Centreville For Justin Wolfe and his family, the past week has been a rollercoaster of emotions. On Friday, Sept. 7, the state attorney general’s office said it won’t appeal his overturned convictions in a murder-for-hire, death-penalty and drug-dealing case.
Thrilled with the news, his family looked forward to his release from prison. Three days later, Monday, Sept. 10, a Prince William prosecutor said Wolfe will be tried again in that county’s Circuit Court.
“I’m shocked,” said his mother, Terri Steinberg, outside the courtroom, Monday morning. “We were hoping he’d get bail today. I don’t understand how they can do this. He’s already spent 11 years in solitary confinement for something he didn’t do.”
Just the night before, she’d been so happy, recalling how Deirdre Enright of the UVA Innocence Project had called Friday morning to tell her Virginia wasn’t going to appeal. “It’s been a long time coming,” said Steinberg, of Fairfax. “I was trembling, trying to figure out what to do next. Then Justin called and we were both trying to grasp the reality of it all – that we had finally proved his innocence after 11-and-a-half years of the fight for his life.”
“We’re grateful for Judge Raymond Jackson and the judges of the Fourth Circuit Court of Appeals for giving this case the careful attention it deserved,” she said. “Almost a decade after Justin’s trial, Judge Jackson allowed his attorneys discovery into the prosecutor’s files. [Otherwise], the truth never would have come out.”
Still, said Steinberg, even after her son’s convictions and sentences were vacated in July 2011, he continued to spend another 14 months in isolation waiting for a final resolution. But she never forgets that Dan and Jane Petrole will never again see their son.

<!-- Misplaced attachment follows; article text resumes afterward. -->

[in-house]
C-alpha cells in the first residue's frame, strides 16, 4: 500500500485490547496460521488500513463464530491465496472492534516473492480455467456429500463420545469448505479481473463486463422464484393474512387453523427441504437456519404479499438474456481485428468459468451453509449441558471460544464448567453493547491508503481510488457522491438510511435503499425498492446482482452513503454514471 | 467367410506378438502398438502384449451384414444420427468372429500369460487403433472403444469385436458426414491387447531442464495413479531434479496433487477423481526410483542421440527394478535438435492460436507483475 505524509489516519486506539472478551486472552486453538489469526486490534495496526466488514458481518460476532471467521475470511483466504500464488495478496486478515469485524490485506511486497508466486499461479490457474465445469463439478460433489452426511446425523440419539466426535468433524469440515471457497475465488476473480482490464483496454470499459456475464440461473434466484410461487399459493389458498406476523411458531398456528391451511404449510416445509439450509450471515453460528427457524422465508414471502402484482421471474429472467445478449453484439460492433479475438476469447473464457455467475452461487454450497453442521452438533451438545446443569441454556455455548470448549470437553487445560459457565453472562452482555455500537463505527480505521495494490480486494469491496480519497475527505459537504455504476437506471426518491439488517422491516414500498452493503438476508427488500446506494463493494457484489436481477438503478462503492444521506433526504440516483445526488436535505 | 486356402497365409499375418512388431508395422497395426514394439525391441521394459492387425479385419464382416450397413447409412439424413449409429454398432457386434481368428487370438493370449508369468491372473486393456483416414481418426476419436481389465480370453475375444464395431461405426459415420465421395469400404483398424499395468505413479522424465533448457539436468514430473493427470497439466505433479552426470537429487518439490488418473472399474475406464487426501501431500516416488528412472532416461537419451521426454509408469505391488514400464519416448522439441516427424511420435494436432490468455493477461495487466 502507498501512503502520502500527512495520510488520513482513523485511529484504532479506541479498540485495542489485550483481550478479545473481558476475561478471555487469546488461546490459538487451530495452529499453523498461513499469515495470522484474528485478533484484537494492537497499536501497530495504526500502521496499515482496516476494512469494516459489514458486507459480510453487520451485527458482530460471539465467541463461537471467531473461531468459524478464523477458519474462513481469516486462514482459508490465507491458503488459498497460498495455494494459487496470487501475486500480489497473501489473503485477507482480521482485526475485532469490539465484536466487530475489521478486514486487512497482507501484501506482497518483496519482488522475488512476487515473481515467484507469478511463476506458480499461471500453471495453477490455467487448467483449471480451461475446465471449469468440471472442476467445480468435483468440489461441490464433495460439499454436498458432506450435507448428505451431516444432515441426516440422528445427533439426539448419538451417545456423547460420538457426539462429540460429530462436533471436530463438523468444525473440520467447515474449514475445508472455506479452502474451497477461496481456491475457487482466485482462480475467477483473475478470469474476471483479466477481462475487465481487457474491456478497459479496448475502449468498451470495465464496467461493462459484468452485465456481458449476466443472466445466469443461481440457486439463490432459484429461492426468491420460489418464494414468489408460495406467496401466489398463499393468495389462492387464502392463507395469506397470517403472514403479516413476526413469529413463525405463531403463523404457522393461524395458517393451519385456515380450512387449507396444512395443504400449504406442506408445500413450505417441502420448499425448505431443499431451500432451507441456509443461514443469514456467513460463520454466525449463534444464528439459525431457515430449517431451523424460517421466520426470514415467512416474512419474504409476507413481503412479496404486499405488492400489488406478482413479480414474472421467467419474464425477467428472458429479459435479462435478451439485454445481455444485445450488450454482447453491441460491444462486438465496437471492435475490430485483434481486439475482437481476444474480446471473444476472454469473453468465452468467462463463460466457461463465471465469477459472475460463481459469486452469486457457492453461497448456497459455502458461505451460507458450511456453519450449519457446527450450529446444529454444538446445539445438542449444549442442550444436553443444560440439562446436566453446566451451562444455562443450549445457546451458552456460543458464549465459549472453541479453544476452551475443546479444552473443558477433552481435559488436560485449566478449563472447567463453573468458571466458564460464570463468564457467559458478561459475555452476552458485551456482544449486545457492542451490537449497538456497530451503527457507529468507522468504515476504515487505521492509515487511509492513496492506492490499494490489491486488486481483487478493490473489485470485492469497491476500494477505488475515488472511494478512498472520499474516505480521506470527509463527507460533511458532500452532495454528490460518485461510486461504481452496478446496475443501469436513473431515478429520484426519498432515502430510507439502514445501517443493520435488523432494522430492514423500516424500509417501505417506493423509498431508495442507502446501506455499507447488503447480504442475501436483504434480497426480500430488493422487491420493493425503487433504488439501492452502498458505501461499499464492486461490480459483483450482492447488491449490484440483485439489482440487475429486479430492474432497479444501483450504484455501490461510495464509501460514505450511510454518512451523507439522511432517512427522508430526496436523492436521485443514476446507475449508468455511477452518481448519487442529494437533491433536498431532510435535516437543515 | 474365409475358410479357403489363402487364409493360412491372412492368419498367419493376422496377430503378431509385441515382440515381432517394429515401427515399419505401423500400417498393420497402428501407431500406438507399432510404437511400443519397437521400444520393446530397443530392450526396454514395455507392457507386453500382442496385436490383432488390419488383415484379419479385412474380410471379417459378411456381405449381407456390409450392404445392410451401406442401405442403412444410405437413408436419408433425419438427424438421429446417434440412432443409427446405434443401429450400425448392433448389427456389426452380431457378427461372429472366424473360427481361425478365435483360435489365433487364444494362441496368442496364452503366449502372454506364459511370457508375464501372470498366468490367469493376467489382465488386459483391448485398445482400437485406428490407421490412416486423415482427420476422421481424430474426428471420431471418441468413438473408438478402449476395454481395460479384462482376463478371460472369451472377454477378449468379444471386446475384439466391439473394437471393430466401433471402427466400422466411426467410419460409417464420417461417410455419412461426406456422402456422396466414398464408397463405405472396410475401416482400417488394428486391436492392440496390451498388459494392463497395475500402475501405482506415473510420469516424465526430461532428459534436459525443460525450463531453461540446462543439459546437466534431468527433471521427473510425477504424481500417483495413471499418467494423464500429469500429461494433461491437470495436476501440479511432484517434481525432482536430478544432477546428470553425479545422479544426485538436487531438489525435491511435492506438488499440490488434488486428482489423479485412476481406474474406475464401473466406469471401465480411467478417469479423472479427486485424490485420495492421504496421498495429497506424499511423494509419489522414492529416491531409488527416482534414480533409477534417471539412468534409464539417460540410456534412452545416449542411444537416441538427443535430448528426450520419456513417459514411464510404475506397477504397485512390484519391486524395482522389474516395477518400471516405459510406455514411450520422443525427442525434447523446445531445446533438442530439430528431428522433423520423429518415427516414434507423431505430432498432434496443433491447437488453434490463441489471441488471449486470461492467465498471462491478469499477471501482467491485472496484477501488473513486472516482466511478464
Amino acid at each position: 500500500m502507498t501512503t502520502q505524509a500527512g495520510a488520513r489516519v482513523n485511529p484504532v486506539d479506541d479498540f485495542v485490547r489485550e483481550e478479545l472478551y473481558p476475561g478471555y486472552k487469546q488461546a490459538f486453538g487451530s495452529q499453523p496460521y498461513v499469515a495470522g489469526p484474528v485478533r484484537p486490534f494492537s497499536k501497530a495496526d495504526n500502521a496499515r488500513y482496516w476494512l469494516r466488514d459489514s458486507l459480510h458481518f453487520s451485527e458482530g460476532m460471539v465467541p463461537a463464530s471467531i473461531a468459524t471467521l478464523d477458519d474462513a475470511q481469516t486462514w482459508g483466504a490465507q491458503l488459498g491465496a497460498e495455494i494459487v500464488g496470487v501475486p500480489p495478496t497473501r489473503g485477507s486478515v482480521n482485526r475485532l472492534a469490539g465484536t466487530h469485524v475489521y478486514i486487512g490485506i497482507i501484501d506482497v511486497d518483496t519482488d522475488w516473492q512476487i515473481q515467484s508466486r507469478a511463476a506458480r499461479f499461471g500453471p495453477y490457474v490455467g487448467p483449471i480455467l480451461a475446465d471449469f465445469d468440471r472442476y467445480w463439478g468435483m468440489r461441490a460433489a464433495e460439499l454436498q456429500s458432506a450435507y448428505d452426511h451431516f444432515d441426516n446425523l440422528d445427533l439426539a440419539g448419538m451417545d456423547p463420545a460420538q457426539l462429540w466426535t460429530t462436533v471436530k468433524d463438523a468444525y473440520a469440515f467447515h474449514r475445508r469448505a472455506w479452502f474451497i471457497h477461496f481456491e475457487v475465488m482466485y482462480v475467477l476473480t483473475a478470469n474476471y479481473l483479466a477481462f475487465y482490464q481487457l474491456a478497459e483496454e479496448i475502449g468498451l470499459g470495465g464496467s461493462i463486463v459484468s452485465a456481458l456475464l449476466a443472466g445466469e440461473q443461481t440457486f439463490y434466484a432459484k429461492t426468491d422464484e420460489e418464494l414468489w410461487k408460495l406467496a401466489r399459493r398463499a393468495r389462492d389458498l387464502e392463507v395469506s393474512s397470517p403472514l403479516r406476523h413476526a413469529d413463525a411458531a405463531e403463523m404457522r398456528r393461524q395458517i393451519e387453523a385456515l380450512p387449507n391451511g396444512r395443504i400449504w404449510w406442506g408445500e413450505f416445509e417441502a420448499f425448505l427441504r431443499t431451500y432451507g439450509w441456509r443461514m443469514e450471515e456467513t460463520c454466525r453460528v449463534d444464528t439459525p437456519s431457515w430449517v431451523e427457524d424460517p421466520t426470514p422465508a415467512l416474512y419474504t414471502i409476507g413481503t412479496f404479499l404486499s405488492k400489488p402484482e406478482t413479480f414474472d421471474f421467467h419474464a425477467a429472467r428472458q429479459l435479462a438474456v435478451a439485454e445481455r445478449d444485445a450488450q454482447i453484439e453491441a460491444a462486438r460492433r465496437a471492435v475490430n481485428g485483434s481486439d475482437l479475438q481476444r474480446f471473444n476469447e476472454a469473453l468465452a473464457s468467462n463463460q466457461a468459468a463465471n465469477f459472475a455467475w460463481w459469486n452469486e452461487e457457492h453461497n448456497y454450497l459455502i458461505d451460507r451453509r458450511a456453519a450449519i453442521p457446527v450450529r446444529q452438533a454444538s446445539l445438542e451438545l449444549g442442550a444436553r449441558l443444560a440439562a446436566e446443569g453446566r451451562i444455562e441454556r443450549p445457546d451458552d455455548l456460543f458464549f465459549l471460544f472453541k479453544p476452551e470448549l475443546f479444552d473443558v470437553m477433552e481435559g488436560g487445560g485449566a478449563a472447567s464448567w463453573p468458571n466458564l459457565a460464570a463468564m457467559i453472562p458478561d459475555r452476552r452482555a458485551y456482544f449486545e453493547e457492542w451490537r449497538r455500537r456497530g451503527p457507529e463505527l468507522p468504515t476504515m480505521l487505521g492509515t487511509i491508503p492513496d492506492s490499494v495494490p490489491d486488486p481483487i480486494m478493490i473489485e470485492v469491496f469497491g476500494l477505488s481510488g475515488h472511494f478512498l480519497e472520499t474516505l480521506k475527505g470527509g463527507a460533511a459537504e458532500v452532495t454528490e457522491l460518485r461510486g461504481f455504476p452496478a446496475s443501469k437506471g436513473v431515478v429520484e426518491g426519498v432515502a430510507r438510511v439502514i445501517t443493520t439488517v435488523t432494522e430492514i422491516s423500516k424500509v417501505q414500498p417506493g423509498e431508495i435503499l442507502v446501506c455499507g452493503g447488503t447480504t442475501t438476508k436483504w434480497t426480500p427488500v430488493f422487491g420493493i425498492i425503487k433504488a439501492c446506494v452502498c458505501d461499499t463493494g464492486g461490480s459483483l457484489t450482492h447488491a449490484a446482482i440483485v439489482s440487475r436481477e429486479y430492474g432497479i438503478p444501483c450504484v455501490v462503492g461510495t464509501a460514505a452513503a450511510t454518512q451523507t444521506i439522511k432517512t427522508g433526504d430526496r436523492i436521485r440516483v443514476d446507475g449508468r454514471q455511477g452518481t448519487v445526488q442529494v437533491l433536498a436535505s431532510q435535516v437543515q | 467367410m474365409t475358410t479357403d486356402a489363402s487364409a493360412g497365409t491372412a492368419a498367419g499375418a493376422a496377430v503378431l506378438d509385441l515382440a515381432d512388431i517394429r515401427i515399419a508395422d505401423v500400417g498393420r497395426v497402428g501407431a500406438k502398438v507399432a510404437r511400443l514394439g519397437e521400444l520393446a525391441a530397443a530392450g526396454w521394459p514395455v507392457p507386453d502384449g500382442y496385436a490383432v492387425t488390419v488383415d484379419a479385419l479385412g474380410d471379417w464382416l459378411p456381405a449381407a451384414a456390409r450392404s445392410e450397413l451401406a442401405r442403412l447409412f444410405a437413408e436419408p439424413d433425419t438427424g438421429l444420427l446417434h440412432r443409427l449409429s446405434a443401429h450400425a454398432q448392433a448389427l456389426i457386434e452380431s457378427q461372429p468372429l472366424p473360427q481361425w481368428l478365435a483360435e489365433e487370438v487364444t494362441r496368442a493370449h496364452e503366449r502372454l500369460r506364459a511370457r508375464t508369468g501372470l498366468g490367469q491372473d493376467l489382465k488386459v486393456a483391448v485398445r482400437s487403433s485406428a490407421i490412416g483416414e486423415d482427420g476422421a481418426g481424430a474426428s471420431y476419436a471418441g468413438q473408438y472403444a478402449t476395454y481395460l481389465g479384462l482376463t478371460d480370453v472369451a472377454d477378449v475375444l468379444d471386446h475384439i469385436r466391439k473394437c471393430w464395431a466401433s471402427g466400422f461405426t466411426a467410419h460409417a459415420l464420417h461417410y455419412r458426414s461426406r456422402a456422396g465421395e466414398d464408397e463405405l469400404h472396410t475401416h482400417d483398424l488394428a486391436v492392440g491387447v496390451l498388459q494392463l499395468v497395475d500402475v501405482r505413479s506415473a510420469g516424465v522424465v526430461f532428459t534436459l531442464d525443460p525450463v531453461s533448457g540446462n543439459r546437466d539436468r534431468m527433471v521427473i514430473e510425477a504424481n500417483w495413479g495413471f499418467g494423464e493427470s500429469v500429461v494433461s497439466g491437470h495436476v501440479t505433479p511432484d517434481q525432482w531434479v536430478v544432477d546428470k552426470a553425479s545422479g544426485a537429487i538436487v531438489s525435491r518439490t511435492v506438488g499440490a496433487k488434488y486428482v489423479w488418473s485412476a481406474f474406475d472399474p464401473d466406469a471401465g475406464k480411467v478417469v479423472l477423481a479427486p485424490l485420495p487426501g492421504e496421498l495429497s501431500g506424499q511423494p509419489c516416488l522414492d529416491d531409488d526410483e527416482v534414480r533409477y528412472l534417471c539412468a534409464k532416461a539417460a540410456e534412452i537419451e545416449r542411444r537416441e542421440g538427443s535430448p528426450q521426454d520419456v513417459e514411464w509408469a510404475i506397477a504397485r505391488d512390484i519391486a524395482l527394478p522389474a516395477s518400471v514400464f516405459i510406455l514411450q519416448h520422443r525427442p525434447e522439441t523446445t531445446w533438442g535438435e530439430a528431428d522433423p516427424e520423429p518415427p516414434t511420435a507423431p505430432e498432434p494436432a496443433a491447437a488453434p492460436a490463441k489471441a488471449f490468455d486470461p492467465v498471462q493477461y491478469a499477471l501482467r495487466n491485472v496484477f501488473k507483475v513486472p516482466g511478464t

“Though we can never get back the past 11 years stolen from my children's lives, we can finally move forward and start to heal,” said Steinberg. “This was an injustice for so many, especially the Petrole family, and my heart goes out to them.”
Monday morning, she was among 20 or so friends and relatives filling a Prince William courtroom. Wolfe’s case had been returned to that jurisdiction from federal court, and defense attorney Ashley Parrish wanted a bail hearing set for his client – who, on Friday, was moved from prison to the Adult Detention Center in Manassas.
Instead, Assistant Commonwealth’s Attorney Rick Conway – one of Wolfe’s original prosecutors – said he intended to retry him. (The case is in Prince William since the murder occurred in that county). Judge Mary Grace O’Brien then continued the proceedings to Friday, Sept. 14, to decide on bail and set a trial date.
Afterward, Conway said, “We’re in the process of going forward with this case.” But he declined to reveal whether the murder-for-hire charge is still in play.
Attorneys from both sides planned to meet Wednesday to further define the issues before Friday’s status hearing. Nonetheless, said Enright, “We’ve reviewed all the evidence and don’t believe there’s a case.”
Wolfe’s father, Michael Wolfe, who lives in West Virginia but works in Manassas, was also disappointed on Monday. “I was hoping they’d announce they were going to drop everything, but I guess they’re going to pursue it. It’s crazy – it doesn’t make sense.”
He saw his son, a few weeks ago, and last spoke with him by phone, Sept. 6. (On Monday, the jail hadn’t yet cleared Wolfe to have visitors). He said Justin was “confident he’d be released soon.”
Despite spending more than a decade in an 8x8 room, “He’s been fantastic through all of this,” said Steinberg. “He read and watched football on TV and had a job cleaning the showers. He also looked after the other [prisoners] as best he could; they yelled to each other through the walls.”
Wolfe’s cousin, Jason Darne, a 1998 Chantilly High grad, visited him in prison every couple months and talked with him on the phone almost every day. “A cordless phone was brought to his cell,” said Darne. Optimistic about a good outcome for Wolfe, he said, “Since he’s always known he was innocent, he knew his family’s hard work [to exonerate him] would eventually pay off.”
Steinberg praised her son’s “incredible legal team” – the lawyers at King and Spalding, the Innocence Project at UVA and the Virginia Capital Representation Resource Center – “without which my son would have been executed years ago. We need to do everything in our power to make sure this never happens to another family again.”
She said Justin was fortunate because that team “uncovered large amounts of exculpatory evidence” that prosecutors never shared with his original attorneys. “No one should lose a son, a father or a husband to a wrongful conviction and sentence of death, and that's exactly what almost happened here,” said Steinberg. “It’s time for this to be over and for my son to come home.”